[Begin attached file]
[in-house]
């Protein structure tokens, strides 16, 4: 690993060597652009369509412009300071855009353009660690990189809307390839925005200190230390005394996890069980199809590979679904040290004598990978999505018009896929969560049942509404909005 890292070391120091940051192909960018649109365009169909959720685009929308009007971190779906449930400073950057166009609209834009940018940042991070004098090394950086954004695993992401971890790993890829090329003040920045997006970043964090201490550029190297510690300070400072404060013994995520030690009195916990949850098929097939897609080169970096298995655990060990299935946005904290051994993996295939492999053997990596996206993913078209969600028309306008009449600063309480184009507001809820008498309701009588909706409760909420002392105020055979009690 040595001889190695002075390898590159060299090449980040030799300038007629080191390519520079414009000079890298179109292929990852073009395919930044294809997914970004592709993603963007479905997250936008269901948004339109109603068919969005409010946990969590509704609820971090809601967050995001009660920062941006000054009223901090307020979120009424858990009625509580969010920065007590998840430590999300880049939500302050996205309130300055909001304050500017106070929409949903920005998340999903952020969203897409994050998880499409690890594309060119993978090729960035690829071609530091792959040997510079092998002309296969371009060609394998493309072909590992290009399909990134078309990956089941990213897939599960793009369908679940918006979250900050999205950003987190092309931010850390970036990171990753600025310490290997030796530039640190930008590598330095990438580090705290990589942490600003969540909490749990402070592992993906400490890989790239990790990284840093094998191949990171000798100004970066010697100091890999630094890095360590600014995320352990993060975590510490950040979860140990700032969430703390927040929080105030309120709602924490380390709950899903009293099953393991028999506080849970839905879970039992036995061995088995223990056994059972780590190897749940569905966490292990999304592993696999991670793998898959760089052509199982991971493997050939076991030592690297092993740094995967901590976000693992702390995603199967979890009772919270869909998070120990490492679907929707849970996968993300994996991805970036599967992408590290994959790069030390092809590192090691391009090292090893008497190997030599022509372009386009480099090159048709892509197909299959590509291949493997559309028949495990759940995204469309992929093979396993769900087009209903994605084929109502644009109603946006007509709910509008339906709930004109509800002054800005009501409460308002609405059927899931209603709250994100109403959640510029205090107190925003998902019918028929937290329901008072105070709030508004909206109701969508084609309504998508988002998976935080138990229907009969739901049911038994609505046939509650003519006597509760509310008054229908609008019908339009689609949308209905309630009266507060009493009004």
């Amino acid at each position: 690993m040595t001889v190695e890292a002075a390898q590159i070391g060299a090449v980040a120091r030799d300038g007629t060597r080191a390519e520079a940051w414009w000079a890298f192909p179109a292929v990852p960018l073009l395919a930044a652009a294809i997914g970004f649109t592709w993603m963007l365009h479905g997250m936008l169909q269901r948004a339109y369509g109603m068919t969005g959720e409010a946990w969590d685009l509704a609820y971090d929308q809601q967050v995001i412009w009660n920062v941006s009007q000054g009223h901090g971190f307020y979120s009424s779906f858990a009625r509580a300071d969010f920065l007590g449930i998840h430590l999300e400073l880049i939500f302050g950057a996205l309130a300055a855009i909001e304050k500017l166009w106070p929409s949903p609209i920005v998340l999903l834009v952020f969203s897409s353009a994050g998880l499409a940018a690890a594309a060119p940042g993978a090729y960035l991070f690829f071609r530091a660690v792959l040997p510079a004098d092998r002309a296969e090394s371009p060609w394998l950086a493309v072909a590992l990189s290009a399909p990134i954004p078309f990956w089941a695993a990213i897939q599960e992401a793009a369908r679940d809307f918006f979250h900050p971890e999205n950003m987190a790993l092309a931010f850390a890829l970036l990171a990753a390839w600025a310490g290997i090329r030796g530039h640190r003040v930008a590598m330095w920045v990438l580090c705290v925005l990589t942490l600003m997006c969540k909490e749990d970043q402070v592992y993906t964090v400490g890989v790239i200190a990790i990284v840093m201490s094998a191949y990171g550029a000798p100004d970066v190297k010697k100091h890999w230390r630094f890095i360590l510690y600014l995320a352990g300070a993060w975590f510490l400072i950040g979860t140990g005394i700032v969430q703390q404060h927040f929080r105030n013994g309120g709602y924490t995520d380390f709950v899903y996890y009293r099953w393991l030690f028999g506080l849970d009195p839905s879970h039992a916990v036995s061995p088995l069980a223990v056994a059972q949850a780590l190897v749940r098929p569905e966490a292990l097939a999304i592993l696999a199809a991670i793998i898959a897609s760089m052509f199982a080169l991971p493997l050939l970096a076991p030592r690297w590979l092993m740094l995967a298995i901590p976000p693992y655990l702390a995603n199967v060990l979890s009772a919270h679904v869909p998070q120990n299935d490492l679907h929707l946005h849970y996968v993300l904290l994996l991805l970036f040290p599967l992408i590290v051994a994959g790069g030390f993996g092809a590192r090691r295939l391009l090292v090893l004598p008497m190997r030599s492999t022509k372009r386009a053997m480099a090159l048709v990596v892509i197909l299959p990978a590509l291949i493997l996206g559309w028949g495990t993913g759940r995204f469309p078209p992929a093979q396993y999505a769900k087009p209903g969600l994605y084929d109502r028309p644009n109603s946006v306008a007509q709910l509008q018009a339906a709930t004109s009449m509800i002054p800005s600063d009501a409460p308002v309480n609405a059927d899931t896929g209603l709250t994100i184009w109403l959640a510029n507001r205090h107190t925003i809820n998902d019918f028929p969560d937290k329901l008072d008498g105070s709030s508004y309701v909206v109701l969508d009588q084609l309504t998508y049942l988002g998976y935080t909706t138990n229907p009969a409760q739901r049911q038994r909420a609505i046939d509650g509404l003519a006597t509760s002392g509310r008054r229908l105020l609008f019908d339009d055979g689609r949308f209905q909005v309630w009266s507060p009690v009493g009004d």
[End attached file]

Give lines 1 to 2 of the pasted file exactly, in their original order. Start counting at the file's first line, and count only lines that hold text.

[in-house]
């Protein structure tokens, strides 16, 4: 690993060597652009369509412009300071855009353009660690990189809307390839925005200190230390005394996890069980199809590979679904040290004598990978999505018009896929969560049942509404909005 890292070391120091940051192909960018649109365009169909959720685009929308009007971190779906449930400073950057166009609209834009940018940042991070004098090394950086954004695993992401971890790993890829090329003040920045997006970043964090201490550029190297510690300070400072404060013994995520030690009195916990949850098929097939897609080169970096298995655990060990299935946005904290051994993996295939492999053997990596996206993913078209969600028309306008009449600063309480184009507001809820008498309701009588909706409760909420002392105020055979009690 040595001889190695002075390898590159060299090449980040030799300038007629080191390519520079414009000079890298179109292929990852073009395919930044294809997914970004592709993603963007479905997250936008269901948004339109109603068919969005409010946990969590509704609820971090809601967050995001009660920062941006000054009223901090307020979120009424858990009625509580969010920065007590998840430590999300880049939500302050996205309130300055909001304050500017106070929409949903920005998340999903952020969203897409994050998880499409690890594309060119993978090729960035690829071609530091792959040997510079092998002309296969371009060609394998493309072909590992290009399909990134078309990956089941990213897939599960793009369908679940918006979250900050999205950003987190092309931010850390970036990171990753600025310490290997030796530039640190930008590598330095990438580090705290990589942490600003969540909490749990402070592992993906400490890989790239990790990284840093094998191949990171000798100004970066010697100091890999630094890095360590600014995320352990993060975590510490950040979860140990700032969430703390927040929080105030309120709602924490380390709950899903009293099953393991028999506080849970839905879970039992036995061995088995223990056994059972780590190897749940569905966490292990999304592993696999991670793998898959760089052509199982991971493997050939076991030592690297092993740094995967901590976000693992702390995603199967979890009772919270869909998070120990490492679907929707849970996968993300994996991805970036599967992408590290994959790069030390092809590192090691391009090292090893008497190997030599022509372009386009480099090159048709892509197909299959590509291949493997559309028949495990759940995204469309992929093979396993769900087009209903994605084929109502644009109603946006007509709910509008339906709930004109509800002054800005009501409460308002609405059927899931209603709250994100109403959640510029205090107190925003998902019918028929937290329901008072105070709030508004909206109701969508084609309504998508988002998976935080138990229907009969739901049911038994609505046939509650003519006597509760509310008054229908609008019908339009689609949308209905309630009266507060009493009004």